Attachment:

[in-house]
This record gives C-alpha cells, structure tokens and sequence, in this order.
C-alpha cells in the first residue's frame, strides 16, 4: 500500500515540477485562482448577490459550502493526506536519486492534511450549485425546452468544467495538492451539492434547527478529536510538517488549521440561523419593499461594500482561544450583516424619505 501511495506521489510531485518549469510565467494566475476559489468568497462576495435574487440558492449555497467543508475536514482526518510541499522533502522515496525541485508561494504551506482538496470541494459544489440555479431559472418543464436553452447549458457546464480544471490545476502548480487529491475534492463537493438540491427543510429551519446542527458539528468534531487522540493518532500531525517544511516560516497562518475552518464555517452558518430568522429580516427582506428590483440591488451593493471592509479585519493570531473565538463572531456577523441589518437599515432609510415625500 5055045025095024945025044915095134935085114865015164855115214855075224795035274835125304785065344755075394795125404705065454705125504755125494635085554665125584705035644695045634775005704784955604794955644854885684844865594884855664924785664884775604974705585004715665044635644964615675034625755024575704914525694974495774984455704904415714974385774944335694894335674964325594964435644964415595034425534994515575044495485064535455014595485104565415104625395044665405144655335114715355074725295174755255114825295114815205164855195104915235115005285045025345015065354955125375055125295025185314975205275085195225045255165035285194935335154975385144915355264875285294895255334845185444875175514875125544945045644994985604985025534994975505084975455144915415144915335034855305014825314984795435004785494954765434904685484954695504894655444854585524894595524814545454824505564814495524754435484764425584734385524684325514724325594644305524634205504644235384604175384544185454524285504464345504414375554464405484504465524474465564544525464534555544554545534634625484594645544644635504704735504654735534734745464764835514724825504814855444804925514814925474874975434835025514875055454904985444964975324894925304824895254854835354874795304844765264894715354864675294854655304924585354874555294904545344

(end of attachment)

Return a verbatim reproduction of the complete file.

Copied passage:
[in-house]
This record gives C-alpha cells, structure tokens and sequence, in this order.
C-alpha cells in the first residue's frame, strides 16, 4: 500500500515540477485562482448577490459550502493526506536519486492534511450549485425546452468544467495538492451539492434547527478529536510538517488549521440561523419593499461594500482561544450583516424619505 501511495506521489510531485518549469510565467494566475476559489468568497462576495435574487440558492449555497467543508475536514482526518510541499522533502522515496525541485508561494504551506482538496470541494459544489440555479431559472418543464436553452447549458457546464480544471490545476502548480487529491475534492463537493438540491427543510429551519446542527458539528468534531487522540493518532500531525517544511516560516497562518475552518464555517452558518430568522429580516427582506428590483440591488451593493471592509479585519493570531473565538463572531456577523441589518437599515432609510415625500 5055045025095024945025044915095134935085114865015164855115214855075224795035274835125304785065344755075394795125404705065454705125504755125494635085554665125584705035644695045634775005704784955604794955644854885684844865594884855664924785664884775604974705585004715665044635644964615675034625755024575704914525694974495774984455704904415714974385774944335694894335674964325594964435644964415595034425534994515575044495485064535455014595485104565415104625395044665405144655335114715355074725295174755255114825295114815205164855195104915235115005285045025345015065354955125375055125295025185314975205275085195225045255165035285194935335154975385144915355264875285294895255334845185444875175514875125544945045644994985604985025534994975505084975455144915415144915335034855305014825314984795435004785494954765434904685484954695504894655444854585524894595524814545454824505564814495524754435484764425584734385524684325514724325594644305524634205504644235384604175384544185454524285504464345504414375554464405484504465524474465564544525464534555544554545534634625484594645544644635504704735504654735534734745464764835514724825504814855444804925514814925474874975434835025514875055454904985444964975324894925304824895254854835354874795304844765264894715354864675294854655304924585354874555294904545344